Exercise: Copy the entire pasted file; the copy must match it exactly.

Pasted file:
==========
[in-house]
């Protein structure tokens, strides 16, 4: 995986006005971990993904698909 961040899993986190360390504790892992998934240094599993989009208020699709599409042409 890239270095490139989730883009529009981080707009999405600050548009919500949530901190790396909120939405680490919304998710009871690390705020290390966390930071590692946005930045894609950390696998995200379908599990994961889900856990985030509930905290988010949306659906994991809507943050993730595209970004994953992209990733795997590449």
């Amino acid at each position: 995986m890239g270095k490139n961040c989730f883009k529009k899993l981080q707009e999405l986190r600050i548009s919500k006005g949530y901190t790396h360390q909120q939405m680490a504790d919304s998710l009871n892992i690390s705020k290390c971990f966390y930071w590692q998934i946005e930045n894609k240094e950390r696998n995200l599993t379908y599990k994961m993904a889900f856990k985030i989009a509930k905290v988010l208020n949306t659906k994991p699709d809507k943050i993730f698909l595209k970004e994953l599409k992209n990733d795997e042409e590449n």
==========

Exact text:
[in-house]
């Protein structure tokens, strides 16, 4: 995986006005971990993904698909 961040899993986190360390504790892992998934240094599993989009208020699709599409042409 890239270095490139989730883009529009981080707009999405600050548009919500949530901190790396909120939405680490919304998710009871690390705020290390966390930071590692946005930045894609950390696998995200379908599990994961889900856990985030509930905290988010949306659906994991809507943050993730595209970004994953992209990733795997590449």
């Amino acid at each position: 995986m890239g270095k490139n961040c989730f883009k529009k899993l981080q707009e999405l986190r600050i548009s919500k006005g949530y901190t790396h360390q909120q939405m680490a504790d919304s998710l009871n892992i690390s705020k290390c971990f966390y930071w590692q998934i946005e930045n894609k240094e950390r696998n995200l599993t379908y599990k994961m993904a889900f856990k985030i989009a509930k905290v988010l208020n949306t659906k994991p699709d809507k943050i993730f698909l595209k970004e994953l599409k992209n990733d795997e042409e590449n």